Meanwhile, nobody wants to win the Pacific Division, it would appear. The Stars are in first, but check out their remaining schedule: at Vancouver on Friday night, then a home-and-home with San Jose, then at Nashville on April 5 and the capper a home date with the best in the West, St. Louis. Ouch. You have to think the Pacific likely will come down to the winner of the home-and-home between the Kings and Sharks.

BURNSIDE: Agreed that it has taken a remarkable amount of intestinal fortitude for the Coyotes to remain as competitive as they have, given the circumstances under which they have toiled the past three years. And, again, this is no slight against fans who faithfully support the Coyotes. But last night illustrates just what a wasted opportunity this has been to really define what the market in Arizona is capable of.

And yes, I was woefully off target when I suggested Washington would win that big home date earlier in the week against Buffalo. The Caps, as is their wont, are doing nothing the easy way, as they blew a 2-0 lead to Boston, lost starter Tomas Vokoun to an injury, and still somehow managed to come away with two points Thursday in a shootout win over Boston. That win moved them back into a tie with Buffalo for eighth place in the Eastern Conference. The Sabres technically hold the advantage with one more game to play, but they will use up that game in hand Friday night, when Pittsburgh comes to town. The Pens somehow managed to lose both ends of a home-and-home with the New York Islanders this week and will no doubt be in an ornery mood. Still, even with a loss to the Pens (and, sit down, thin-skinned Sabres fans, I’m not predicting it will happen, having learned my lesson earlier this week) the Sabres definitely would be in the driver’s seat. They have two more games against the Toronto Maple Leafs who, coming off a 7-1 shellacking at the hands of the Philadelphia Flyers, might well be the worst team in hockey right now.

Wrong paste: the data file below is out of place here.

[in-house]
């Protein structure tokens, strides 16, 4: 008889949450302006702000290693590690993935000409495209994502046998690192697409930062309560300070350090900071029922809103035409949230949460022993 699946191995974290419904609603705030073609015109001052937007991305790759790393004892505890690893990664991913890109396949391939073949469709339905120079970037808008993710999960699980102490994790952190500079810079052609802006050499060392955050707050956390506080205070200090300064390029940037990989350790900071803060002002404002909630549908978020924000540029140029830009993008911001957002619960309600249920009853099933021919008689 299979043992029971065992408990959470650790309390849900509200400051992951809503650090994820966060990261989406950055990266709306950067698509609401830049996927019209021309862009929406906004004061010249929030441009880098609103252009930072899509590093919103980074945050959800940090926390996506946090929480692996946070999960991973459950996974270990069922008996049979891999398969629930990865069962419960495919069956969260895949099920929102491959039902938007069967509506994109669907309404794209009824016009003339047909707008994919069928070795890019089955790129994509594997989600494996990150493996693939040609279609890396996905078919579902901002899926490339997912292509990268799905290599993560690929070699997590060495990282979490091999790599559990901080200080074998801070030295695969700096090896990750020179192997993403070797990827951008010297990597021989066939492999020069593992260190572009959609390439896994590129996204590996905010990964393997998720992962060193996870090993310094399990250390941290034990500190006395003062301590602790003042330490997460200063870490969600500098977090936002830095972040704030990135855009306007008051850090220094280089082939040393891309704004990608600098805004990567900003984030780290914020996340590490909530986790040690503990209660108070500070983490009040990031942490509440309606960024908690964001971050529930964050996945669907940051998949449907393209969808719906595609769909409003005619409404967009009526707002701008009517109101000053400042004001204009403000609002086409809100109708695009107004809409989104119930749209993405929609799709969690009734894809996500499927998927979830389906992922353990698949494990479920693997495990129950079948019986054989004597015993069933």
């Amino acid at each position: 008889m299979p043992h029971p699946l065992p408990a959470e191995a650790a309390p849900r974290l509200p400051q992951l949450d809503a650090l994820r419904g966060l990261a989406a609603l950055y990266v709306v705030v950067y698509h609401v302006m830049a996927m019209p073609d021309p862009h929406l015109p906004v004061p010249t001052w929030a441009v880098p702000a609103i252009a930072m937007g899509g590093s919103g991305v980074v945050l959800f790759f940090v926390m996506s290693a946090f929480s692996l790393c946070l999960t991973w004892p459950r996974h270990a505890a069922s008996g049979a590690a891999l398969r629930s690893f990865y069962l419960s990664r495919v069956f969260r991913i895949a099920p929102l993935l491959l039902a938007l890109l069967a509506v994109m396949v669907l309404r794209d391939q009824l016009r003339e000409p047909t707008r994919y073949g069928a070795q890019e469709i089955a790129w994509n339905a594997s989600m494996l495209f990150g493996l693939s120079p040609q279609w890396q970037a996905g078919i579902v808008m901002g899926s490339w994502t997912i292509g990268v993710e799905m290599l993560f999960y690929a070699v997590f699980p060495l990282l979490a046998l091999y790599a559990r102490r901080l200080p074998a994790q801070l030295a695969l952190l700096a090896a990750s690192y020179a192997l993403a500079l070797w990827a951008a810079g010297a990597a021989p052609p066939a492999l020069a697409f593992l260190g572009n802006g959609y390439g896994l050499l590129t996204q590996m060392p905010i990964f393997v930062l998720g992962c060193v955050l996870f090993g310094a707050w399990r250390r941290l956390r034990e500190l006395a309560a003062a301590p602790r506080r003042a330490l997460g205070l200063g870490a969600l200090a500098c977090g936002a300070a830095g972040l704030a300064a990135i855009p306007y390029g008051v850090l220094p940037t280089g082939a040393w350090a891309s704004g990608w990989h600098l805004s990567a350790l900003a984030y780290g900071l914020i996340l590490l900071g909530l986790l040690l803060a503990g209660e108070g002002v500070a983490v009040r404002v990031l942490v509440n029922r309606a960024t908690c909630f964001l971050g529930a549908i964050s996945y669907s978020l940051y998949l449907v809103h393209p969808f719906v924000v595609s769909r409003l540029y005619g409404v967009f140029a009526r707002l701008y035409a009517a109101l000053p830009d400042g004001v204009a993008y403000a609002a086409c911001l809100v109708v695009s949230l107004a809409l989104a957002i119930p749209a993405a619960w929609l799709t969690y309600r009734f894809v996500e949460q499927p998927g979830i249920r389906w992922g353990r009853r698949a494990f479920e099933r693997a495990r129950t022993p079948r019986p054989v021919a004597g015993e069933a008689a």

LEBRUN: Oy, is there a more embarrassing sight than seeing Leafs fans high-five Flyers fans after every Philadelphia goal Thursday night at the Air Canada Centre? Leafs fans, of course, are cheering for the team to lose every game remaining to ensure the best possible position in the lottery draft April 10. I don’t blame them for that, but it’s an absolutely ugly way to finish a season, perhaps the ugliest in the 17 years I’ve been based in Toronto. The Flyers, meanwhile, have crept up to within just two points of the suddenly stumbling Penguins. Home ice in the Battle of Pennsylvania is definitely worth fighting for over the final week. Who knew the Islanders were the mighty Penguins’ kryptonite?